By a notification under Section 52A(2) of the Government of India Act, 1915-19, the Governor-General in Council declared the following territories in the then province of Assam as backward tracts: (1) The Garo Hills District; (2) The British portions of Khasi & Jaintia Hills District other than the Shillong. Municipality and cantonment; (3) The Mikir Hills; (4) The North Cachar Hills District; (5) The Naga Hills District; (6) The Lushai Hills District; (7) The Sadiya Fronteir Tract; (8) The Balipara Fronteir Tract; (9) The Lakhimpur Fronteir Tract.

However, the British Government desired to limit exclusion of these areas as much as possible and ultimately referred the matter for further examination by the Indian Statutory Commission, 1930, popularly known as Simon Commission. The Simon Commission in its report mentioned that during 1930's these backward tribal areas extended up to almost 1,20,000 sq. miles with a populace of about 11 million, and were stretched mainly in Bihar, Orissa, Punjab, Burma, Bengal and Assam.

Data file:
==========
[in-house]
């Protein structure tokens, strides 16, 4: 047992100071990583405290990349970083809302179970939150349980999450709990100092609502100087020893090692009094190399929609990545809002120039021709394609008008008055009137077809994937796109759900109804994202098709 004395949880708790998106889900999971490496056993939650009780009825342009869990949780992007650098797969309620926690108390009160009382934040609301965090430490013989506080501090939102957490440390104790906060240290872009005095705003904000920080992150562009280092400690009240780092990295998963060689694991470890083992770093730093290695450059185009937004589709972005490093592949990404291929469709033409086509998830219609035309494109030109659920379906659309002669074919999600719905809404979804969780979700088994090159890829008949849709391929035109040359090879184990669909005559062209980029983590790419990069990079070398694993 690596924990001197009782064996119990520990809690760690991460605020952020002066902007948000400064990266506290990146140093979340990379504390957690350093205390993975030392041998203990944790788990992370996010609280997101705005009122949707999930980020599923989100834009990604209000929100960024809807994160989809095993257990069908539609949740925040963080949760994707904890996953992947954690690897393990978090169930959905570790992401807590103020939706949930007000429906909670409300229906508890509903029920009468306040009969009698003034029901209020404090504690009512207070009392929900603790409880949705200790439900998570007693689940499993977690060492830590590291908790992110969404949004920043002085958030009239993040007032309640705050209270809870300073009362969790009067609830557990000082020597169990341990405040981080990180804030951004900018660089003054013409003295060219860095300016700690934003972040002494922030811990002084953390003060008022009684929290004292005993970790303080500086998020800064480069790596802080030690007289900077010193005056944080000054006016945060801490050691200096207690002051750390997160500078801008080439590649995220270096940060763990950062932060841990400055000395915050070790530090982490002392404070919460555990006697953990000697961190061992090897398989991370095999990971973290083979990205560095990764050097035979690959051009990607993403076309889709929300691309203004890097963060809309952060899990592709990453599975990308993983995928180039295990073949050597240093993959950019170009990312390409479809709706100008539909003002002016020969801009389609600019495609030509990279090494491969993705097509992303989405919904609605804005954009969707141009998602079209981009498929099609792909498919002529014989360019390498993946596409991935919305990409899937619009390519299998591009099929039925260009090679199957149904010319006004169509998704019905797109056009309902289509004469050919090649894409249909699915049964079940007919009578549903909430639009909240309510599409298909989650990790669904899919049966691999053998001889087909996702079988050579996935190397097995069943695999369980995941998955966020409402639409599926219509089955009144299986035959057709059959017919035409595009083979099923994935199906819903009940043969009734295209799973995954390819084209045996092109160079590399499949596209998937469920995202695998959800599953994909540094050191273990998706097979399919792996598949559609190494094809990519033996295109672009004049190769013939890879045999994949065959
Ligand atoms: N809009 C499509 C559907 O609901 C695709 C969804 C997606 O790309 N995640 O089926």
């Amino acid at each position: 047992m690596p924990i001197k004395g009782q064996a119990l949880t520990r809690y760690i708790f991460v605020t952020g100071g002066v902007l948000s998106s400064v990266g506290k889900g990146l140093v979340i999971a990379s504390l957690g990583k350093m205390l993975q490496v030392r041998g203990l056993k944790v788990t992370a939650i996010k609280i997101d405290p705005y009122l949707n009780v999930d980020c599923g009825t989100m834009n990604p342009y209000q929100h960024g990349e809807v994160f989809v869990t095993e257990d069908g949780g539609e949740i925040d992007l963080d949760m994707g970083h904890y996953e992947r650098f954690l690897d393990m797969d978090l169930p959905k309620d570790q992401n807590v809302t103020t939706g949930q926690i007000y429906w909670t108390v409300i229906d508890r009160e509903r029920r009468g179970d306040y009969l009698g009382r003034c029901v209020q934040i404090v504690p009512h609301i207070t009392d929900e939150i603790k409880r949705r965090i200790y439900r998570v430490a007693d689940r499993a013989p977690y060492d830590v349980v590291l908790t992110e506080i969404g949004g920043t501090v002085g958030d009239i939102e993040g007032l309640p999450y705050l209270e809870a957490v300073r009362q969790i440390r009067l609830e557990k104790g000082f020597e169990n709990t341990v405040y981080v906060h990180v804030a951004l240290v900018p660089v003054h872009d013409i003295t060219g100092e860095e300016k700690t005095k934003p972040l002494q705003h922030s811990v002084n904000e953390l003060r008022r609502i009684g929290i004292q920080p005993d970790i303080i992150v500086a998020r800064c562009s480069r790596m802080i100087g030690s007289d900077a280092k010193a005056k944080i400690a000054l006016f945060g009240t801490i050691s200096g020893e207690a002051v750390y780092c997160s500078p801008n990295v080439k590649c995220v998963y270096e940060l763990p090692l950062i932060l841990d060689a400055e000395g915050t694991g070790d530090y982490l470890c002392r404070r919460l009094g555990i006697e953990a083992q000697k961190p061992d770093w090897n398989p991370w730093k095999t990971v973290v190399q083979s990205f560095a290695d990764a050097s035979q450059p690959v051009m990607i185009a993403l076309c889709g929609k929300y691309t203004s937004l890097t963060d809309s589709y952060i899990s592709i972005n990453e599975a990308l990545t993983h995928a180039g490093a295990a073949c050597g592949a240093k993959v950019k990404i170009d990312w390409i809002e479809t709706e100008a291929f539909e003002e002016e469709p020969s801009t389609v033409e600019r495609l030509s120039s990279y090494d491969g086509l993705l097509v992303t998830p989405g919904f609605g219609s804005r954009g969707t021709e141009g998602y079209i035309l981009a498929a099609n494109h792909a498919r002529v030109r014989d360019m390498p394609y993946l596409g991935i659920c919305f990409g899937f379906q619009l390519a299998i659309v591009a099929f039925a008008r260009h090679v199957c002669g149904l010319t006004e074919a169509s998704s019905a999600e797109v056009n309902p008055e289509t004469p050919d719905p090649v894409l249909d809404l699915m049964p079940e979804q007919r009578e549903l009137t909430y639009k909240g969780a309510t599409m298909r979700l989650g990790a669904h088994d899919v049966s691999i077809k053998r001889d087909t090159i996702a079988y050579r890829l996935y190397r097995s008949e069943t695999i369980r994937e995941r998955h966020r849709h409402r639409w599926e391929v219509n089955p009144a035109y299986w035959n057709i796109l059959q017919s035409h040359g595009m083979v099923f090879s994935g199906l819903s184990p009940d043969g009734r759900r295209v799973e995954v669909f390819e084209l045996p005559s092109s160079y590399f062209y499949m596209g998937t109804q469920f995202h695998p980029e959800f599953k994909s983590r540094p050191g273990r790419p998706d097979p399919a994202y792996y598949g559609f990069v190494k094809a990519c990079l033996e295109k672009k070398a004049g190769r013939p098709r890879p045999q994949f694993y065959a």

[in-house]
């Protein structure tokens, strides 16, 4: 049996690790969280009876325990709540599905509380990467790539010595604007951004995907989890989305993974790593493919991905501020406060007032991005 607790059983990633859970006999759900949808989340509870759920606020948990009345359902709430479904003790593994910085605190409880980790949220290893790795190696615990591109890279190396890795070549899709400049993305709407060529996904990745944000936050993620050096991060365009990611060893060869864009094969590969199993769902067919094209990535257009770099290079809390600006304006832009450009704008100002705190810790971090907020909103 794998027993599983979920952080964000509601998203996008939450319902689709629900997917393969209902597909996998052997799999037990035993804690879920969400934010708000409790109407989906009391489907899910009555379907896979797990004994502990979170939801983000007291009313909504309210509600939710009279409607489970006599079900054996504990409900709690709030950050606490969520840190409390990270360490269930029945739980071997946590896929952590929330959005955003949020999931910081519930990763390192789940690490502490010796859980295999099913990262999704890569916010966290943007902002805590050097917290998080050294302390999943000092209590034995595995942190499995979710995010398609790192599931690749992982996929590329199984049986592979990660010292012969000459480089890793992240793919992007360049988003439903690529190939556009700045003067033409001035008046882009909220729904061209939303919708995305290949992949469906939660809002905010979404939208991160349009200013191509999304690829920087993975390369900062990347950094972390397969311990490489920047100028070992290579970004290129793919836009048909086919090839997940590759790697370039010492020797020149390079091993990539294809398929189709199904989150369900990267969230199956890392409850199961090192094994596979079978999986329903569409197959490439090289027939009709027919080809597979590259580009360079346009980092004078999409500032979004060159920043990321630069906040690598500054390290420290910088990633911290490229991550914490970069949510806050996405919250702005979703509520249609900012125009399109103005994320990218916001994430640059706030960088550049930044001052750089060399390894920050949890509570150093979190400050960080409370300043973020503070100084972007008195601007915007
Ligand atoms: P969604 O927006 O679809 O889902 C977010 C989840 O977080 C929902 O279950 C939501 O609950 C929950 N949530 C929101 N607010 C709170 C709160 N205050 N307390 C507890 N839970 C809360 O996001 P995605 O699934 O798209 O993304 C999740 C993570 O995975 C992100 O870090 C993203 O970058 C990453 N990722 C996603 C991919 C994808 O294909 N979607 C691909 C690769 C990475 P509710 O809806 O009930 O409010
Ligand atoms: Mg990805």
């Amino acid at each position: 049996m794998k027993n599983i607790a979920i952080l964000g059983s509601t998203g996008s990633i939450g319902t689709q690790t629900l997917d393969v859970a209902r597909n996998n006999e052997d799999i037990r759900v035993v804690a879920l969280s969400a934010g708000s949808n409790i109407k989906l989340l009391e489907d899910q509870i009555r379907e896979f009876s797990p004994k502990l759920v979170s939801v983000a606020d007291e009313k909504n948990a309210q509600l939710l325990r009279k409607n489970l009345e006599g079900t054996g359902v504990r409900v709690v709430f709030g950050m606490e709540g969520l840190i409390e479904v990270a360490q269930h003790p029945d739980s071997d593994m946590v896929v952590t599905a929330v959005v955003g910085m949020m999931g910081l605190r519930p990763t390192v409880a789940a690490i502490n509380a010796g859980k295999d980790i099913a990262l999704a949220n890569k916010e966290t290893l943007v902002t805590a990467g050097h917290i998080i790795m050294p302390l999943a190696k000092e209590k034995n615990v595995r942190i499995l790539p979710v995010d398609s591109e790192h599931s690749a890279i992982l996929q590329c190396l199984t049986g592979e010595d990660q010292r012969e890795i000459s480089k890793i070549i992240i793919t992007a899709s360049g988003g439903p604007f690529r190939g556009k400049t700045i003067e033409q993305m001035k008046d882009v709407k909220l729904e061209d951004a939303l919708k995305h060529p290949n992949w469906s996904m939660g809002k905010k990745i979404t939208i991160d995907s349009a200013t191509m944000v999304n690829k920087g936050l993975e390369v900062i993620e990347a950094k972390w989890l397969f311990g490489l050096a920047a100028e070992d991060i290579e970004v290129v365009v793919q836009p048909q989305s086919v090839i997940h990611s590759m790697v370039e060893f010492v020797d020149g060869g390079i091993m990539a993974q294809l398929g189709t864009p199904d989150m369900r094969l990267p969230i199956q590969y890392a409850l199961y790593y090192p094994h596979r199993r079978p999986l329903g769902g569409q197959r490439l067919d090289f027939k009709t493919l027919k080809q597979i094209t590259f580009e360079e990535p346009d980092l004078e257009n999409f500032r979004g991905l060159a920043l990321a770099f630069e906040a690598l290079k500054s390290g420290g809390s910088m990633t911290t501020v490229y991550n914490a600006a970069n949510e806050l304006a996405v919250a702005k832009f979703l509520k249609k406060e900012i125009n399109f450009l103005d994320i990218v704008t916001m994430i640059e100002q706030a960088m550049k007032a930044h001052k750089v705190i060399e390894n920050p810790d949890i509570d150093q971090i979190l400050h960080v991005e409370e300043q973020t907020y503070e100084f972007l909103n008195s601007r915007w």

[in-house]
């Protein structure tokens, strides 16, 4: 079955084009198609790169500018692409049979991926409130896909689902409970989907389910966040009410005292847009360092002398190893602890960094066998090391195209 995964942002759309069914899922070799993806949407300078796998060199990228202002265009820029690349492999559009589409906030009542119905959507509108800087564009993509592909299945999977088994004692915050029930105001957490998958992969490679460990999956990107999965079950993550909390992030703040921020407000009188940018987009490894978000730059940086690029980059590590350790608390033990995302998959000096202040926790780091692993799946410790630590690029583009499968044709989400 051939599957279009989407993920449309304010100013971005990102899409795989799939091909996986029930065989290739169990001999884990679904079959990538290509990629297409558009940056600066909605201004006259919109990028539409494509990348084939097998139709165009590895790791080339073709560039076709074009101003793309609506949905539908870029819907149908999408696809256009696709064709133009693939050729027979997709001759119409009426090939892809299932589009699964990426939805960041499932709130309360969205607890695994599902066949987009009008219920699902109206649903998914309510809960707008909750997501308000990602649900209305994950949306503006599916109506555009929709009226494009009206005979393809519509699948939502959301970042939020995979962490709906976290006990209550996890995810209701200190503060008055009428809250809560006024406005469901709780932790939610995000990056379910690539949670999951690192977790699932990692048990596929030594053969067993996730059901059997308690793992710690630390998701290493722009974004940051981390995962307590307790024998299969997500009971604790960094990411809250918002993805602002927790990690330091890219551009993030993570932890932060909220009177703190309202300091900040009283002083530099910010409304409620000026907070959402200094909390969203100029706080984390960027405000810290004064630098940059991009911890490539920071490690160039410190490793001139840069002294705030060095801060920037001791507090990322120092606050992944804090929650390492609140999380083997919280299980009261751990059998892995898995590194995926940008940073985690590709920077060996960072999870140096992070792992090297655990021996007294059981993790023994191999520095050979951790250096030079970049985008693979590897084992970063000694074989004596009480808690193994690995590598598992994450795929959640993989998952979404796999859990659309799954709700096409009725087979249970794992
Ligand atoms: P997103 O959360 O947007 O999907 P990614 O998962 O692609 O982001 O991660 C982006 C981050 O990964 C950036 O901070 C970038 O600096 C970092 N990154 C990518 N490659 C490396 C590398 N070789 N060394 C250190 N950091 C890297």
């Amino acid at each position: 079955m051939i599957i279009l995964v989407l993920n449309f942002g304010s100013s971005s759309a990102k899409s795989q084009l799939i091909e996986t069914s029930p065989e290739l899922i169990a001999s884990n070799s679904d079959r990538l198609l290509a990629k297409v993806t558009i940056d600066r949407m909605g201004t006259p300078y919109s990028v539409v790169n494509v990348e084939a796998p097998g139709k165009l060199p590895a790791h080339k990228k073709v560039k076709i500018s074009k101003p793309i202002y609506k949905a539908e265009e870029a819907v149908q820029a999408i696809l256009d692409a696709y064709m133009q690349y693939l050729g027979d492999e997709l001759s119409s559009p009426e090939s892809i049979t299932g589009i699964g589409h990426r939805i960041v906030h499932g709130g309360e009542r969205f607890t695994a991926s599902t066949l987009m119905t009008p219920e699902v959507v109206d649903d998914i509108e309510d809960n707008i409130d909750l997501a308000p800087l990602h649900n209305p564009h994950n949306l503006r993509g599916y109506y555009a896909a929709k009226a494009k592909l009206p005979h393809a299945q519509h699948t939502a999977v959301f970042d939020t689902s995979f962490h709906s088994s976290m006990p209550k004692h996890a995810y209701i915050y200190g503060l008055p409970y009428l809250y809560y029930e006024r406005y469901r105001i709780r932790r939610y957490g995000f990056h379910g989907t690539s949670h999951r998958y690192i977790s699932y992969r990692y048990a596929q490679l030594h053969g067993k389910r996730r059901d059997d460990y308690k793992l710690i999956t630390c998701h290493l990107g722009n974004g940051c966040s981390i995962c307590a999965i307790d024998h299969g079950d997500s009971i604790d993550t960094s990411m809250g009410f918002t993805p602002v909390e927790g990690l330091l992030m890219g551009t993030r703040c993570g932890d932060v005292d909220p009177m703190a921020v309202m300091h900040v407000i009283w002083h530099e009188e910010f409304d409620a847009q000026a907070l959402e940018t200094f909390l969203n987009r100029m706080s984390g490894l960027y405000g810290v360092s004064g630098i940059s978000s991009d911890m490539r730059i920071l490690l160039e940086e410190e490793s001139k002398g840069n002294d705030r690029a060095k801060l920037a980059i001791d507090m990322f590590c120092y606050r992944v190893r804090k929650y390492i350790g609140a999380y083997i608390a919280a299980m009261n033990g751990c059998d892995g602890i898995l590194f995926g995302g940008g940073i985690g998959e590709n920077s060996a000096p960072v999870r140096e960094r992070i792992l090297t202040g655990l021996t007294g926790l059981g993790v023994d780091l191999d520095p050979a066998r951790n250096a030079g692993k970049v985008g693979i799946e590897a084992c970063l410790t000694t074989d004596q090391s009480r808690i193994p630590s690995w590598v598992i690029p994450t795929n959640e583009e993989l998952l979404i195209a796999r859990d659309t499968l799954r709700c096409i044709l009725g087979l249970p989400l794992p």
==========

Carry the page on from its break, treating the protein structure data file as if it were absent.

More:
Object of government policy (Primitive or indigenous)

The object of Government policy in relation to these areas inhabited by backward, tribal and aboriginal people was visualised by the Simon Commission. Until then the object had been primarily to give these primitive. Inhabitants Security of land tenure, freedom of pursuit of their traditional means of livelihood, and a reasonable exercise of their ancestral customs have been the primordial necessity of the object. No self-determination or rapid political advancement was considered necessary but an experienced and sympathetic handling and protection from economic subjugation by their neighbours was felt more important for these people.